Even flossing wouldn't have helped. (Paleontology).
Many types of plants produce phytoliths--literally, plant stones--in their stems and leaves by converting the silica dissolved in groundwater into a crystalline form similar to opals. These tiny parcels of grit come in a wide variety of shapes and sizes, and they have a microscopic structure different from that in silica crystals formed by geologic processes, says David A. Krauss, a paleobiologist at Boston College.
Because they're harder than tooth enamel, phytoliths scratch tooth surfaces and can become embedded in small cracks there. Krauss examined a collection of teeth from hadrosaurs and ceratopsians--two different groups of plant-eating dinosaurs--unearthed in Dinosaur Provincial Park in Alberta, Canada. He found that about 25 percent of these teeth had phytoliths trapped in the chewing surfaces.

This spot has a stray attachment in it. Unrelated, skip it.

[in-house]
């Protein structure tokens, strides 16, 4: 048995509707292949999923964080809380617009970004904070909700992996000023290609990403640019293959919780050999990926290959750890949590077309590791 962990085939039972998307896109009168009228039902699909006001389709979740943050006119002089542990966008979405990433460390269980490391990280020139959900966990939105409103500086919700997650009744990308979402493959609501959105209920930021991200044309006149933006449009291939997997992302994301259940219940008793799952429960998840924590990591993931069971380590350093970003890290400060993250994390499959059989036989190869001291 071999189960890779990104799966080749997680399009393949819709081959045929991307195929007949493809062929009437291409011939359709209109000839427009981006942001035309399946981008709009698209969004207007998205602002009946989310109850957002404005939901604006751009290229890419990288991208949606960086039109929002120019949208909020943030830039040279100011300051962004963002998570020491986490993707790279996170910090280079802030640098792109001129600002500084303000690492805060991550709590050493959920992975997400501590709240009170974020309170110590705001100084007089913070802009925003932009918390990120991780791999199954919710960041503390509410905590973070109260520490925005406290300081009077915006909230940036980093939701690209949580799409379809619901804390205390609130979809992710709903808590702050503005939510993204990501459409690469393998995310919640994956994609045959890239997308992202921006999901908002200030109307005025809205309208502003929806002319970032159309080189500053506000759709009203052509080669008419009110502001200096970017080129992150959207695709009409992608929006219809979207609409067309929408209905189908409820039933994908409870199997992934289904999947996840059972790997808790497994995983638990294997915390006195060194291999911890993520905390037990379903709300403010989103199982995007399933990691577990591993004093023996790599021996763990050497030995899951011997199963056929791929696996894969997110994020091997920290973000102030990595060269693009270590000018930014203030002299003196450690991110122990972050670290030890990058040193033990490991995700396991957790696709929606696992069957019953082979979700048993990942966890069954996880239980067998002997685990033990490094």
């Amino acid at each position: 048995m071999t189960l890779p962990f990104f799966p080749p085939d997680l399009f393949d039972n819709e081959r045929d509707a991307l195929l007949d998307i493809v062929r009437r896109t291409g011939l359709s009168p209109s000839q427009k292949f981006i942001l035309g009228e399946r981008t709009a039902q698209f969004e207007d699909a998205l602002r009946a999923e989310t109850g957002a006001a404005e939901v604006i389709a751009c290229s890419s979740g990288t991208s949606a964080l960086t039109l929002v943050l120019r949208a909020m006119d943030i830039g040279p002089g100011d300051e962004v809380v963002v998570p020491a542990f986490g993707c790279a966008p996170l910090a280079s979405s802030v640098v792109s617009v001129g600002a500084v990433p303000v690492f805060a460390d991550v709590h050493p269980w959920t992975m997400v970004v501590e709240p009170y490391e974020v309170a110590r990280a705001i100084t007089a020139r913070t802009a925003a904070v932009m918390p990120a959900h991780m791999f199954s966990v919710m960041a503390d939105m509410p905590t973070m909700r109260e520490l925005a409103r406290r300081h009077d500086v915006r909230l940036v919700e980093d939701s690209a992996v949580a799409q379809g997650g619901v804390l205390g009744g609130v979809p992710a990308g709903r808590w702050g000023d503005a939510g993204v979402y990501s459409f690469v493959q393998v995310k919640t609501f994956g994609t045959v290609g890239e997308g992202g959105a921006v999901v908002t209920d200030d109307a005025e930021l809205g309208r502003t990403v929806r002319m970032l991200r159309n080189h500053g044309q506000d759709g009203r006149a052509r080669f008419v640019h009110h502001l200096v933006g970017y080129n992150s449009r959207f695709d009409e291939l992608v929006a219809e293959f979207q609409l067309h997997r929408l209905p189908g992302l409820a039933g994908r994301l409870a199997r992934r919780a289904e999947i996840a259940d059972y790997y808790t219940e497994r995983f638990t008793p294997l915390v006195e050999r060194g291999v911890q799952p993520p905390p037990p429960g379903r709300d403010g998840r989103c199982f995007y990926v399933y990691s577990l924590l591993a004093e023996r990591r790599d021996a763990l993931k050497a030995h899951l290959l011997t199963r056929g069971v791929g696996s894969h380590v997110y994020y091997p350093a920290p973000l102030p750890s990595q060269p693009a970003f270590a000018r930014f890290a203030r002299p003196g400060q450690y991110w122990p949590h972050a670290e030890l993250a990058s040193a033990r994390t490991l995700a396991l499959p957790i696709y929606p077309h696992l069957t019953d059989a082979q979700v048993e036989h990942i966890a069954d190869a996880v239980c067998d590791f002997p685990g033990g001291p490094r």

Different types of plants produce phytoliths that look alike, but some groups of species generate distinct crystal forms. Krauss analyzed the phytoliths produced by living relatives of the ancient plants found in the fossil layers holding the dinosaurs.
The sizes and shapes of crystals from the fossil teeth suggest that the ceratopsian dinosaurs, relatives of Triceratops, may have eaten a high proportion of tough-leafed cycads, whereas the hadrosaurs, or duck-billed dinosaurs, probably favored ferns. --S.P.
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|Title Annotation:||particles could give clues about dinosaur diet|
|Article Type:||Brief Article|
|Date:||Oct 20, 2001|
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